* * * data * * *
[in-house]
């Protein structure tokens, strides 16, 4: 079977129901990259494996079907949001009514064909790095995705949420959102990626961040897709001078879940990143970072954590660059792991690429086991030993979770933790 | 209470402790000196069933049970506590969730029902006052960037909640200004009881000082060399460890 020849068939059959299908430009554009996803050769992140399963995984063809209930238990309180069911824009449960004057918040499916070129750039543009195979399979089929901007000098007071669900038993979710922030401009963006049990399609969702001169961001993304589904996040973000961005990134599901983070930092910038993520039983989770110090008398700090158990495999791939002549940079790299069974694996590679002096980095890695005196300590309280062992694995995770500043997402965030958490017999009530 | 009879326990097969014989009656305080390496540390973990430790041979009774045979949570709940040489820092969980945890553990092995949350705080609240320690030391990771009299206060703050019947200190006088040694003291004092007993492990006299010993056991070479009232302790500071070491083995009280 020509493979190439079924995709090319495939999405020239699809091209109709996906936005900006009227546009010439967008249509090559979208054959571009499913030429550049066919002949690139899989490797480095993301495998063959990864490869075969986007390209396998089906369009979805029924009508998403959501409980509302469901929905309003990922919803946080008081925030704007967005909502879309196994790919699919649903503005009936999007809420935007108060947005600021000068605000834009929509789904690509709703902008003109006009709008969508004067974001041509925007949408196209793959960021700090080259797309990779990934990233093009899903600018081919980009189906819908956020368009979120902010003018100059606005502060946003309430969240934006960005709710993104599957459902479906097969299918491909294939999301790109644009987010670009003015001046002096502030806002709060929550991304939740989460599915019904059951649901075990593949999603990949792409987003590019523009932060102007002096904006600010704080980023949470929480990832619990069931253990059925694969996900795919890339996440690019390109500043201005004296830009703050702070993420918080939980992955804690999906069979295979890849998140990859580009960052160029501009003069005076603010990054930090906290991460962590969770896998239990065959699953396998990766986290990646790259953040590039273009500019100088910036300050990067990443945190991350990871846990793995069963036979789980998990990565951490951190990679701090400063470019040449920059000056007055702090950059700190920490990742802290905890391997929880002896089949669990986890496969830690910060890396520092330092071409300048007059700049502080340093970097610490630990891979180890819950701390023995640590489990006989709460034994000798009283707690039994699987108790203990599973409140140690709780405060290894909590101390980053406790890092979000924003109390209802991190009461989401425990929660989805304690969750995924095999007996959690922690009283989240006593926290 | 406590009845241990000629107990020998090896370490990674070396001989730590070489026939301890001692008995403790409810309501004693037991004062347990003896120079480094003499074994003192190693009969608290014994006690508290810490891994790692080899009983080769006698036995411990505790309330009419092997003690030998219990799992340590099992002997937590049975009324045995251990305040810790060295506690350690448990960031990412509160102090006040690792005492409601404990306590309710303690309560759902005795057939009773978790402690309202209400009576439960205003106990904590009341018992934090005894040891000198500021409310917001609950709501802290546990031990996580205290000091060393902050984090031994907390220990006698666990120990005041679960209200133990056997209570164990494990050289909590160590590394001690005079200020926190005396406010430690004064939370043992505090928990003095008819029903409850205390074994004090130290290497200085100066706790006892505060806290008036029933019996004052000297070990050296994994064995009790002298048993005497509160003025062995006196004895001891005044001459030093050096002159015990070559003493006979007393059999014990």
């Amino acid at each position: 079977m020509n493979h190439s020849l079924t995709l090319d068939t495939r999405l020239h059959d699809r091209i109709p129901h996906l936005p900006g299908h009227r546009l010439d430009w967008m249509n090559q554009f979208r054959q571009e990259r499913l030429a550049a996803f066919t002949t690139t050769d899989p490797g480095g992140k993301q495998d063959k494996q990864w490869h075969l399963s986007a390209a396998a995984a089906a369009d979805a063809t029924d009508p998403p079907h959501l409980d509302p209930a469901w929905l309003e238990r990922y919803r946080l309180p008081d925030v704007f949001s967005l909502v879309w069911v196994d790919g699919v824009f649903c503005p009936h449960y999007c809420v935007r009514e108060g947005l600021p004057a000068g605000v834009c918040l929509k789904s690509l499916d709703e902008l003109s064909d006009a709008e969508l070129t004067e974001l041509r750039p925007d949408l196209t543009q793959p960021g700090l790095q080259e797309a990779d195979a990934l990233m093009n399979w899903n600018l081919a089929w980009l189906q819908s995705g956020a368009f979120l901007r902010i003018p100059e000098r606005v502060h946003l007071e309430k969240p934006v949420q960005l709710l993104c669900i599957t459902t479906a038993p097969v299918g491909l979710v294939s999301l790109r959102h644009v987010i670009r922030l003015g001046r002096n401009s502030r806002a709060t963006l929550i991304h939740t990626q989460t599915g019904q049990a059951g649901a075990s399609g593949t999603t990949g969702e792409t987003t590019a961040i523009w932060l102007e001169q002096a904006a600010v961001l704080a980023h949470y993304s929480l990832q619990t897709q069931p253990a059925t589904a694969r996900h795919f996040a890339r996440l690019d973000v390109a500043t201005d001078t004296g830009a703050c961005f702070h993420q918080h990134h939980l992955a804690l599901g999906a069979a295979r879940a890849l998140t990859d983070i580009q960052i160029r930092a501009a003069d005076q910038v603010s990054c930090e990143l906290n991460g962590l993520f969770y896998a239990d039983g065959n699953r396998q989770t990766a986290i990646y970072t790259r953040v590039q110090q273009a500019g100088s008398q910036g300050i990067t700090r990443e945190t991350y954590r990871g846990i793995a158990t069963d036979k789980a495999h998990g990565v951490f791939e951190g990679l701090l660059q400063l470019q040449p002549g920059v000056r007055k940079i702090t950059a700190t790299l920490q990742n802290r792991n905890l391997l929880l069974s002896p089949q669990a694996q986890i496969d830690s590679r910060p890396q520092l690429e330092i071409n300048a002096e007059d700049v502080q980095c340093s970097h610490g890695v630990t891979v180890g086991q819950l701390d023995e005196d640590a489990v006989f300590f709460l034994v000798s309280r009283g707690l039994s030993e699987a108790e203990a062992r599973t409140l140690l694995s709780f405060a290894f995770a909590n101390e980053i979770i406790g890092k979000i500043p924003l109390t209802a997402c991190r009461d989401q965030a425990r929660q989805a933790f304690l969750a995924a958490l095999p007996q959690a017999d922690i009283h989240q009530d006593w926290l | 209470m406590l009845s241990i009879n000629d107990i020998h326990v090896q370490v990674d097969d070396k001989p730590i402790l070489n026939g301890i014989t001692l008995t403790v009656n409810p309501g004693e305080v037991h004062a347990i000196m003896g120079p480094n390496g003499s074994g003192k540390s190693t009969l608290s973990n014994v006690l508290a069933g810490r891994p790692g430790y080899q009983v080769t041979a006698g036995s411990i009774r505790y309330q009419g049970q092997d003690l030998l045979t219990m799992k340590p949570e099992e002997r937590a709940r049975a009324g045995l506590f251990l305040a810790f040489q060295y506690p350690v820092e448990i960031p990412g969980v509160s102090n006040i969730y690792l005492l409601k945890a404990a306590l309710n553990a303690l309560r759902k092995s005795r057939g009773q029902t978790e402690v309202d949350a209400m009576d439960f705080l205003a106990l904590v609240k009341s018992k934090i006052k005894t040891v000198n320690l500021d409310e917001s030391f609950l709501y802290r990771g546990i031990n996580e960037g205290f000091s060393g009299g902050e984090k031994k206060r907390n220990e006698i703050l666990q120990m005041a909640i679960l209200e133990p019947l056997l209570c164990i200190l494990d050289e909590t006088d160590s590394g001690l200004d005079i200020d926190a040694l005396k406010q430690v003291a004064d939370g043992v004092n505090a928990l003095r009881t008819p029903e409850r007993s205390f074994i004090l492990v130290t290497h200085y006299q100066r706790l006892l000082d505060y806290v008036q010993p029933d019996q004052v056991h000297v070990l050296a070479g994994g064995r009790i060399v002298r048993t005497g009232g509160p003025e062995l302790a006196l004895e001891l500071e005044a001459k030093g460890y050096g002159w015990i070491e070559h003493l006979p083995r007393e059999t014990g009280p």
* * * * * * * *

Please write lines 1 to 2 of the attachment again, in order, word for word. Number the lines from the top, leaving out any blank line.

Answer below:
[in-house]
């Protein structure tokens, strides 16, 4: 079977129901990259494996079907949001009514064909790095995705949420959102990626961040897709001078879940990143970072954590660059792991690429086991030993979770933790 | 209470402790000196069933049970506590969730029902006052960037909640200004009881000082060399460890 020849068939059959299908430009554009996803050769992140399963995984063809209930238990309180069911824009449960004057918040499916070129750039543009195979399979089929901007000098007071669900038993979710922030401009963006049990399609969702001169961001993304589904996040973000961005990134599901983070930092910038993520039983989770110090008398700090158990495999791939002549940079790299069974694996590679002096980095890695005196300590309280062992694995995770500043997402965030958490017999009530 | 009879326990097969014989009656305080390496540390973990430790041979009774045979949570709940040489820092969980945890553990092995949350705080609240320690030391990771009299206060703050019947200190006088040694003291004092007993492990006299010993056991070479009232302790500071070491083995009280 020509493979190439079924995709090319495939999405020239699809091209109709996906936005900006009227546009010439967008249509090559979208054959571009499913030429550049066919002949690139899989490797480095993301495998063959990864490869075969986007390209396998089906369009979805029924009508998403959501409980509302469901929905309003990922919803946080008081925030704007967005909502879309196994790919699919649903503005009936999007809420935007108060947005600021000068605000834009929509789904690509709703902008003109006009709008969508004067974001041509925007949408196209793959960021700090080259797309990779990934990233093009899903600018081919980009189906819908956020368009979120902010003018100059606005502060946003309430969240934006960005709710993104599957459902479906097969299918491909294939999301790109644009987010670009003015001046002096502030806002709060929550991304939740989460599915019904059951649901075990593949999603990949792409987003590019523009932060102007002096904006600010704080980023949470929480990832619990069931253990059925694969996900795919890339996440690019390109500043201005004296830009703050702070993420918080939980992955804690999906069979295979890849998140990859580009960052160029501009003069005076603010990054930090906290991460962590969770896998239990065959699953396998990766986290990646790259953040590039273009500019100088910036300050990067990443945190991350990871846990793995069963036979789980998990990565951490951190990679701090400063470019040449920059000056007055702090950059700190920490990742802290905890391997929880002896089949669990986890496969830690910060890396520092330092071409300048007059700049502080340093970097610490630990891979180890819950701390023995640590489990006989709460034994000798009283707690039994699987108790203990599973409140140690709780405060290894909590101390980053406790890092979000924003109390209802991190009461989401425990929660989805304690969750995924095999007996959690922690009283989240006593926290 | 406590009845241990000629107990020998090896370490990674070396001989730590070489026939301890001692008995403790409810309501004693037991004062347990003896120079480094003499074994003192190693009969608290014994006690508290810490891994790692080899009983080769006698036995411990505790309330009419092997003690030998219990799992340590099992002997937590049975009324045995251990305040810790060295506690350690448990960031990412509160102090006040690792005492409601404990306590309710303690309560759902005795057939009773978790402690309202209400009576439960205003106990904590009341018992934090005894040891000198500021409310917001609950709501802290546990031990996580205290000091060393902050984090031994907390220990006698666990120990005041679960209200133990056997209570164990494990050289909590160590590394001690005079200020926190005396406010430690004064939370043992505090928990003095008819029903409850205390074994004090130290290497200085100066706790006892505060806290008036029933019996004052000297070990050296994994064995009790002298048993005497509160003025062995006196004895001891005044001459030093050096002159015990070559003493006979007393059999014990």